Over the past month we have all heard a variety of updates, opinions, and developments regarding the Paris Climate Summit and the Global Climate March, a gathering that produced significant awareness and opened the dialogue between hundreds of thousands of people. Although there is still much debate about the causes of climate change, there is growing evidence that storm severity may be increasing, and sea level rise and coastal erosion are well documented, especially in the Northeast.

As one of our founding fathers Benjamin Franklin once said, “An ounce of prevention is worth a pound of cure.” Sparked from the interest of our employees and in an effort to stay up to date with the possible ramifications climate change could pose, Pare’s Climate Change Committee (PC3) was born. Active for almost a year now, the committee has become a critical clearinghouse of climate change-related information and includes representatives from each division at Pare. PC3 includes committee chair Ryan McCoy from the Geotechnical/Waterfront Division, Chue Kue from the Transportation Division, Travis Johnson from the Environmental Division, and Briscoe Lang and Marc Gabriel from the Civil Division.

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Committee members Travis Johnson, Briscoe Lang, Ryan McCoy and Marc Gabriel (missing from photo: Chue Kue)

It has become more and more apparent that the A/E/C industry will hold a crucial role in responding to climate change through innovation, adaptive design, and proactive planning. Pare believes it is imperative to integrate proactive measures into our projects to better protect the public and our clients. In addition to collecting information and advising staff and clients, PC3 is continuously adding to our extensive in-house library so Pare can provide our clients with best practices for their projects. In most cases this will mean creating resilient or adaptive designs that minimize infrastructure and environmental damages resulting from severe storm events, flooding, and sea level rise. By doing so, Pare can better ensure post-storm continuity of business and reduce the amount of maintenance and repair that may be required from storm damage.

To help us understand how climate change impacts you, we invite you to complete the following short survey. We promise it will only take about three minutes of your time, and all who complete the survey will be entered in a drawing for a solar and hand turbine-powered American Red Cross Emergency Radio (which will even let you charge your cell phone when the power goes out!)

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Results of the survey will be posted in a future Pare Blog. The survey also allows you to provide an email address if you would like us to send you the results. If you have any questions about the survey or PC3, please send us an email at mailto:PC3@parecorp.com. Thank you in advance. Your input is greatly appreciated!

Pare Gets Resilient!

Pare’s Ryan McCoy Presents at the ASCE COPRI Coastal Structures Conference in Boston

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From September 9-11, 2015, Ryan McCoy, a project engineer with Pare’s Waterfront/Marine team and co-chair of the Pare Climate Change Committee (PC3), attended a 3-day conference in Boston, Massachusetts hosted by ASCE-COPRI (Coasts, Oceans, Ports, and Rivers Institute). The “Coastal Structures and Solutions to Coastal Disasters Joint Conference” highlighted resilient coastal communities focusing on coastal protection and the vulnerability of the coastal infrastructure to coastal storms. In addition to attending technical sessions with topics ranging from coastal storms and flood mapping to tsunami response and protection to climate change and sea level rise, Ryan presented on day 2 at the conference’s poster session. Ryan discussed the Salisbury Tide Gate project, highlighting the resiliency of the structure which was designed by Pare with construction completed in 2014.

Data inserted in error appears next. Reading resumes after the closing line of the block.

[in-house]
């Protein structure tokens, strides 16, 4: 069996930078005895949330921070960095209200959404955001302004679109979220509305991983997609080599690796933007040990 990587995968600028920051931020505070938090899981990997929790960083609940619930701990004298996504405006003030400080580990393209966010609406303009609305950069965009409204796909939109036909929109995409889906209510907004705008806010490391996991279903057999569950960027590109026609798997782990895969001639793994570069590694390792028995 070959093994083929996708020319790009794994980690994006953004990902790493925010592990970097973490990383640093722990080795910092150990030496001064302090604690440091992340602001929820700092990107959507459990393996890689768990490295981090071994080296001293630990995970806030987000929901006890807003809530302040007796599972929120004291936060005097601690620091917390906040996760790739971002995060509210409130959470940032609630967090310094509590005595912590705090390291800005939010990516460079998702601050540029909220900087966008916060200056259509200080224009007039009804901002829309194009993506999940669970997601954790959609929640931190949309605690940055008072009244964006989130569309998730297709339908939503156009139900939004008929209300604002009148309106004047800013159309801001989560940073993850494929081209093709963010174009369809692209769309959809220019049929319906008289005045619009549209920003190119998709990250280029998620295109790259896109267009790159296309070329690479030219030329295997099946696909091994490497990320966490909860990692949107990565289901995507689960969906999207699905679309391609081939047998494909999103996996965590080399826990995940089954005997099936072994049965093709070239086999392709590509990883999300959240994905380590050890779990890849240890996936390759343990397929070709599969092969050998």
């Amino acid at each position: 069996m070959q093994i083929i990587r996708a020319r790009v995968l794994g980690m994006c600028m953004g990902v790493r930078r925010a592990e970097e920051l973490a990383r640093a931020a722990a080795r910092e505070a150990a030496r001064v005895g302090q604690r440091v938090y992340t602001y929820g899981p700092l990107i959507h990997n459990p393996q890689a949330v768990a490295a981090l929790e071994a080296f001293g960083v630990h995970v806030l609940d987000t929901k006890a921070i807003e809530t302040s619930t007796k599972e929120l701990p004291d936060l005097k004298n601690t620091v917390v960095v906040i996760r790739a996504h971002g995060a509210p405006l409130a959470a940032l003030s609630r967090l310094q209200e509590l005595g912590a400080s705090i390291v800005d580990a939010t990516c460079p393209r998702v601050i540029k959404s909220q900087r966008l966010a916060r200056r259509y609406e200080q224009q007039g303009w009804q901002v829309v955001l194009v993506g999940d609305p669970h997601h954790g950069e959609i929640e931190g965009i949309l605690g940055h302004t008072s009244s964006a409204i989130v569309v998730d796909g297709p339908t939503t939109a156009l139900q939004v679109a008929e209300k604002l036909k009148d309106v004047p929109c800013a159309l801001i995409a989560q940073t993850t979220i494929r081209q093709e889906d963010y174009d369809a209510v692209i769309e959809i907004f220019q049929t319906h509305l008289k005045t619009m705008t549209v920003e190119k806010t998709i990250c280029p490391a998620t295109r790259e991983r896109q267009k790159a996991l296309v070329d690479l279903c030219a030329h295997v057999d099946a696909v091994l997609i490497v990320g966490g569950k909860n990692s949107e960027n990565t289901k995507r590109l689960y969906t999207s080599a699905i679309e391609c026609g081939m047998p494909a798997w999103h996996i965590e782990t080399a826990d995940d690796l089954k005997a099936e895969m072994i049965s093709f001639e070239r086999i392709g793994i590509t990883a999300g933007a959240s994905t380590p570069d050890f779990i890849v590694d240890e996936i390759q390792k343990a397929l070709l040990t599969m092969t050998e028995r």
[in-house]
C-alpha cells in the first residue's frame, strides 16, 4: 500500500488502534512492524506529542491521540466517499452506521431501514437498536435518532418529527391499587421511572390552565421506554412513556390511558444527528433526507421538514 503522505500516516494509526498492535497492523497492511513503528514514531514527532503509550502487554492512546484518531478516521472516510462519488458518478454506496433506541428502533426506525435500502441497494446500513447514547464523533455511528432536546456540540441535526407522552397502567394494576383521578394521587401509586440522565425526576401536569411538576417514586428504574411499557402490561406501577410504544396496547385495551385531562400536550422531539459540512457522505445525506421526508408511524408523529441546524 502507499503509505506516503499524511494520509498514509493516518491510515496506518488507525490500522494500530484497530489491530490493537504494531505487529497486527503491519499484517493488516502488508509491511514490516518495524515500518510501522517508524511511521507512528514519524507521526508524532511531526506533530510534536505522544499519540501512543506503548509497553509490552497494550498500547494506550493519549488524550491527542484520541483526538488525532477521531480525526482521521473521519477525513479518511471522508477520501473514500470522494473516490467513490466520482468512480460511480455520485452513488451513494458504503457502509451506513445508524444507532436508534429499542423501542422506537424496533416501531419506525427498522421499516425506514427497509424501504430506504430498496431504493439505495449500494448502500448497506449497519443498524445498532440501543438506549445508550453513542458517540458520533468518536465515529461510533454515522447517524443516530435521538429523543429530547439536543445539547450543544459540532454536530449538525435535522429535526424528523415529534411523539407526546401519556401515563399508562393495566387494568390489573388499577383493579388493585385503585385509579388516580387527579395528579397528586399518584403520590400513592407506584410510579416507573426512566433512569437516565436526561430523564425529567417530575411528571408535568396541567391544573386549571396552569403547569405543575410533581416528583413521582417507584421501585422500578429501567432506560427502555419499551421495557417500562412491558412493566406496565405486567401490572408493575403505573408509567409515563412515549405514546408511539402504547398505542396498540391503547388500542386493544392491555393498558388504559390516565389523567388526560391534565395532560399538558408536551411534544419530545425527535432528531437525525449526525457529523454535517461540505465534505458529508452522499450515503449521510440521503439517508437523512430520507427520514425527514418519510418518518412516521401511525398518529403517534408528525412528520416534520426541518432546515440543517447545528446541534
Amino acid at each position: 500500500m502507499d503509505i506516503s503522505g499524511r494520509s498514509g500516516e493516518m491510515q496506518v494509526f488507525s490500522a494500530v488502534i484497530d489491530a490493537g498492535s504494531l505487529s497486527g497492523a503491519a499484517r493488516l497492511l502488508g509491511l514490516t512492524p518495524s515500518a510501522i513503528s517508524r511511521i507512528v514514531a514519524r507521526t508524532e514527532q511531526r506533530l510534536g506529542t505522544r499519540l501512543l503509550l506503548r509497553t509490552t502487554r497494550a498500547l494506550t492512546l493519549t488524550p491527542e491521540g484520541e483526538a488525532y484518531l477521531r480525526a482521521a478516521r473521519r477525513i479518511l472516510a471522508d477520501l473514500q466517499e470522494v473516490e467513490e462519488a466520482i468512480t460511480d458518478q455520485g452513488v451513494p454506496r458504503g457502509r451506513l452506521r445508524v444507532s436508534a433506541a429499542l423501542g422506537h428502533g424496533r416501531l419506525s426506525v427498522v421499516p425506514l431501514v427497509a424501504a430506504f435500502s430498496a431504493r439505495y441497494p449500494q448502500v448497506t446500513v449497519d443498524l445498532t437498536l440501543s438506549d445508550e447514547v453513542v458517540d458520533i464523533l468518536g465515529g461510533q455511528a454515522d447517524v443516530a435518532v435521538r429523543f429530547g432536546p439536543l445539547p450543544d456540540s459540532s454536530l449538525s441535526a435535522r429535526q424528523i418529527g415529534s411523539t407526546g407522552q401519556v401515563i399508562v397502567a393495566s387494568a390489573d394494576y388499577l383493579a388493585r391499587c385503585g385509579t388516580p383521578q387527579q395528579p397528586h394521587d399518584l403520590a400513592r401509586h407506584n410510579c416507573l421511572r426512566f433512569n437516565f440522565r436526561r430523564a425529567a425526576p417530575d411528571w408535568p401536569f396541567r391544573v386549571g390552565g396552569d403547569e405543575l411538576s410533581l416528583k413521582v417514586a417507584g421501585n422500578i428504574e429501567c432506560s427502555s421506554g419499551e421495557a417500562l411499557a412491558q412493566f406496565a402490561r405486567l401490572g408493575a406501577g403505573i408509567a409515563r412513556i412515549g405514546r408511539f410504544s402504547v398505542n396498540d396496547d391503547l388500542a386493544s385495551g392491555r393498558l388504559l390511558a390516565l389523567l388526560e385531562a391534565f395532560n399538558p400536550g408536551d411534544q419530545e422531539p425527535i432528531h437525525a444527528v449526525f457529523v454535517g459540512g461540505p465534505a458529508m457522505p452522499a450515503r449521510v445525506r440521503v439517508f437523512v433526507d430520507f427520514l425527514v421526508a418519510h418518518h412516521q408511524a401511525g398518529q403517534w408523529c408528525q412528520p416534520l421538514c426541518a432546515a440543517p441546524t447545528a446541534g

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Oxford dictionary defines Resilient as “able to withstand or recover quickly from difficult conditions.”   The Salisbury Tide Gate project exemplifies the resiliency that is required when future sea level rise and the intensity of coastal storms are unknown. Pare reviewed available data including FEMA flood maps which indicated a 100-year flood elevation several feet above the embankment’s crest. In lieu of raising the crest elevation of the entire embankment (over 1 mile long), Pare incorporated resiliency into the embankment and tide gate design by allowing the site to be overtopped during significant storm events. Pare’s engineers designed the structure to be reliable and robust in order to preserve the structural integrity and water control required for post-storm recovery.

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The reconstruction of the site included the reconstruction of the embankment, replacement of the single culvert with twin culverts, and the installation of new tide gates. In order to make the site resilient, the new design included the installation of a steel sheet pile core wall driven to effectively eliminate seepage through the embankment, installation of armor stone on both sides of the embankment to reduce the effects of erosion potentially caused by flood waters, setup of remote water level sensors upstream and downstream of the embankment to alert DPW employees to rising flood waters, and new tide gates designed as combination sluice/flap gates to provide additional water level control during predicted flood events. In addition to these hard and fast solutions, proper tidal exchange and flushing of the sensitive salt marsh was reestablished, which restored the health of the resource area and provided a natural buffer during storm events.

These types of design considerations are going to be required as coastal communities look to improve public or private infrastructure across the country. Pare’s Climate Change Committee has worked diligently to understand the effects that climate change may have on future projects and the civil engineering industry as a whole. By remaining current with the science and policy of climate change, PC3 and Pare will provide our Clients with knowledgeable recommendations to mitigate the potential impacts of climate change through resilient design that is adaptable to a dynamic environment.